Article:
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The partial government shutdown over Donald Trump’s border wall has now tied for the longest ever, with substantial portions of the federal government nonoperational for the third straight week. And with the stalemate between Trump, Republicans and the Democratically controlled House of Representatives holding strong, that record will likely be broken by Saturday.

Across the country, hundreds of thousands of federal employees working without pay received pay stubs today with a net total of $0.00. And numbers show that black workers, overrepresented in the federal workforce, are disproportionately affected.

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According to the Guardian, black people make up 18 percent of the federal workforce (while constituting 12 percent of the U.S. population). And as Jamiles Lartey notes, this overrepresentation can be attributed to decades of hiring discrimination in the private sector. “Following the legislative civil rights gains of the 1960s, government agencies, especially federal, generally held themselves more stringently to anti-discrimination laws than private employers of the era,” he writes.

As with other federal employees, these black workers are now being forced to take leave of absences, or furloughs, or work without pay. And while increasingly growing swaths of the country know the pain of surviving paycheck to paycheck, wealth and income inequality are issues that have disproportionately affected African Americans for generations.

From the Guardian:

The profound racial wealth gap in the US makes it far more difficult for the average black American to sustain a long period without a paycheck as compared to white Americans or the US average. Median black household wealth is about $1,700 and falling, while median white wealth sits at over $116,000, according to a 2017 study by Prosperity Now and the Institute for Policy Studies.

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And as many people living in and around Washington, D.C., know, the shutdown profoundly affects federal contractors who, historically, haven’t received back pay once the federal government resumes normal operations:

Here again, the burden falls disproportionately to black Americans. According to the business analytics firm Equant, “Black-owned firms comprise 2.1% of all small businesses in the country that have one or more employees. However, such firms make up 11.7% of registered federal contractors.”

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“The funny thing is, they always tell you get a federal job because it’s more secure. You have better job security or better benefits and everything,” said Keith, a recent hire with the Department of Homeland Security and veteran who worked as a contractor for years (he asked that his last name be withheld to avoid potential blowback).

Keith told The Root he accepted the position six months ago, turning down other, more lucrative contract work because the stability of a government job was better for his longterm plans. Because of the new job, he was able to buy a house—then, the shutdown hit.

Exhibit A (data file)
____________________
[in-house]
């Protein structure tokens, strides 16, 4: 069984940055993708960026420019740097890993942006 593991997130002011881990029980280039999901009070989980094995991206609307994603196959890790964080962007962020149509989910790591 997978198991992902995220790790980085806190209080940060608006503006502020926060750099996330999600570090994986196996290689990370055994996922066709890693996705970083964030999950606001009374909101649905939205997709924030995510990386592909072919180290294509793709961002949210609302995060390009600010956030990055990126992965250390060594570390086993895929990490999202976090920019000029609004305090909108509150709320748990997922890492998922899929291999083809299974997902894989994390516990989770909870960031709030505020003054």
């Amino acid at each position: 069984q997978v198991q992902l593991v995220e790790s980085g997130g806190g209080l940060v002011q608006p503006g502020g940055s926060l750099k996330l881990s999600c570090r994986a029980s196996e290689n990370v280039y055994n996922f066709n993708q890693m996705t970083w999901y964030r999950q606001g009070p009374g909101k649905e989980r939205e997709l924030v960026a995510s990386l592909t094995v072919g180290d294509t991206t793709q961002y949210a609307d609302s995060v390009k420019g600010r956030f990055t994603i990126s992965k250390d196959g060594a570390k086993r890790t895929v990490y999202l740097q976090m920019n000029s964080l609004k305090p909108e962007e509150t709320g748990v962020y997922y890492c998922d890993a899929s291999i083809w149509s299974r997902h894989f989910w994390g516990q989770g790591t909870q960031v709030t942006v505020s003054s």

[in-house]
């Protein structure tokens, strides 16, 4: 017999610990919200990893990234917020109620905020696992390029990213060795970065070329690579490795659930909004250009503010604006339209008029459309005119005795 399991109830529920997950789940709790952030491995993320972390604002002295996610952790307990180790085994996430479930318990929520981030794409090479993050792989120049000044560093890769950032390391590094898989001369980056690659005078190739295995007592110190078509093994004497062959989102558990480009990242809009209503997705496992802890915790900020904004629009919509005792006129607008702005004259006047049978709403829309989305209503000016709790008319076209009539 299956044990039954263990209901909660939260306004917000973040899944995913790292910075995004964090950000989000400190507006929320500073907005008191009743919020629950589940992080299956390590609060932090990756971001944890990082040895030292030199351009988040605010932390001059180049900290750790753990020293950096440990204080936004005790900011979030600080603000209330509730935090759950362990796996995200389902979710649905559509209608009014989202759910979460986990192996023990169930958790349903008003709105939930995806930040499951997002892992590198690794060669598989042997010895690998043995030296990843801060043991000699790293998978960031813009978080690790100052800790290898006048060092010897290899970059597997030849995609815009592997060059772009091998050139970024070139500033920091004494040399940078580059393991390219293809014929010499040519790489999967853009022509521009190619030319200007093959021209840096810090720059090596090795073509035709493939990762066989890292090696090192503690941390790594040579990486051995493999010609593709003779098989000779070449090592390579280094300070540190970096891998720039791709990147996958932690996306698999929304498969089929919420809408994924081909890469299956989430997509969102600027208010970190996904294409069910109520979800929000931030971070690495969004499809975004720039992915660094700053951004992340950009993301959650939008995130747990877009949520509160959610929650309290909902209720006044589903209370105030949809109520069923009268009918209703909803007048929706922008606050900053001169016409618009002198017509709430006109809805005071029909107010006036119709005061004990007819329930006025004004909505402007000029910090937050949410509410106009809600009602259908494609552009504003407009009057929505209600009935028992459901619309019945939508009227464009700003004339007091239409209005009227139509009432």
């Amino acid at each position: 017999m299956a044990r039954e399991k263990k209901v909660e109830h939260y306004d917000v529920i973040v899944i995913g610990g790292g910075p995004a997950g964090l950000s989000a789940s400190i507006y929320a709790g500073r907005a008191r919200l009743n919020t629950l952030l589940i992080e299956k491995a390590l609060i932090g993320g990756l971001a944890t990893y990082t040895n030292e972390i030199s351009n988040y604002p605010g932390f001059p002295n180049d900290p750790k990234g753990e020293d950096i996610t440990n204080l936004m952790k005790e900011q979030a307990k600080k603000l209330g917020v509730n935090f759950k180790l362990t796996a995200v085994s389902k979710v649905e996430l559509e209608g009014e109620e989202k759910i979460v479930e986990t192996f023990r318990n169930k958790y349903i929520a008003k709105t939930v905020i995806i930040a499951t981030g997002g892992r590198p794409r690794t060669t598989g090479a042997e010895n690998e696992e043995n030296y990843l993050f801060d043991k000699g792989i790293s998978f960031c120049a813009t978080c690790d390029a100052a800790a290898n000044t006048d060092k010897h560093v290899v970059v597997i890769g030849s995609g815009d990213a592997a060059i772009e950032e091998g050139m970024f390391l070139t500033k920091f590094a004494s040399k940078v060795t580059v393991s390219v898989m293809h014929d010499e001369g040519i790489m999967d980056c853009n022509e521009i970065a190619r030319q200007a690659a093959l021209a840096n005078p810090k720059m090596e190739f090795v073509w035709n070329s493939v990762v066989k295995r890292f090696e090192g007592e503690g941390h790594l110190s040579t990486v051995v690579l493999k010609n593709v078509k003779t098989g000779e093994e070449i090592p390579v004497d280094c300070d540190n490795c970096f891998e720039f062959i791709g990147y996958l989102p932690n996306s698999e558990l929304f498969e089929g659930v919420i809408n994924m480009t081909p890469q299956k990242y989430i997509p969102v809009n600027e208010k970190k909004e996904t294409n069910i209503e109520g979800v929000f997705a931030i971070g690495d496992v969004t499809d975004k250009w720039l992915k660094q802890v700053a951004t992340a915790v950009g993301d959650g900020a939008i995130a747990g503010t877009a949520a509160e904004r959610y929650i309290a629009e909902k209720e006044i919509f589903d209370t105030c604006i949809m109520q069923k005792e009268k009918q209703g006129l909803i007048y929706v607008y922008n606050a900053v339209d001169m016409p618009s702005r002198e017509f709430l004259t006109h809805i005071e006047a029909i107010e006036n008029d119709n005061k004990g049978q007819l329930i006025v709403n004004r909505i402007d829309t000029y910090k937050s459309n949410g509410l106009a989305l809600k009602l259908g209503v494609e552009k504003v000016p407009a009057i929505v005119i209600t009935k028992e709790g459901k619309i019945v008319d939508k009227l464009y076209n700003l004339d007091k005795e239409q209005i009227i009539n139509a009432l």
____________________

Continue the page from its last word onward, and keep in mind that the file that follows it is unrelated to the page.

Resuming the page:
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“Now I feel like I need to call up the bank, like, ‘Hey bank, you know half a million dollars you just loaned me? I ain’t got it,’” he said.

Still, Keith stresses that his situation is not as dire as others’.

“I am going to get paid. It’s just a matter of it’s just a matter of when,” he said.

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“The TSA employees in the airport, those are the ones who are really getting screwed. They live, you know, the definition of paycheck to paycheck. They don’t make that much money. So you take this paycheck away from them. I mean that’s really fucking them over.”

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Earlier this week, the American Federation of Government Employees filed a suit against the U.S. government for requiring “essential” personnel to work without pay—a move they say is a violation of the Fair Labor Standards Act.

Concerns are also mounting about what will happen if the shutdown continues “months or even years,” as Trump himself alluded. While that scenario seems implausible at the moment, it’s important to remember we’re now in uncharted territory. The U.S. Department of Agriculture says food stamp benefits will be available, but only through February. Routine food inspections from the Food and Drug Administration have also been curtailed as a result of the shutdown—a particularly cruel irony, several people have noted, as foodborne illnesses pose a greater threat to Americans than undocumented immigrants ever have.

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And in one final, devastating turn, the White House says it’s now considering diverting funds from United States Army Corps of Engineers’ building hurricane recovery projects in Puerto Rico to help fund Trump’s $5 billion border wall.

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“No wall should be financed with the pain and suffering of U.S. citizens who have suffered tragedy and loss through a natural disaster,” Puerto Rico Governor Ricardo Rosselló wrote in response. “Mr. President, do not tear down American citizens to build a wall.”

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As the shutdown lurches forward, it’s clear Trump already has.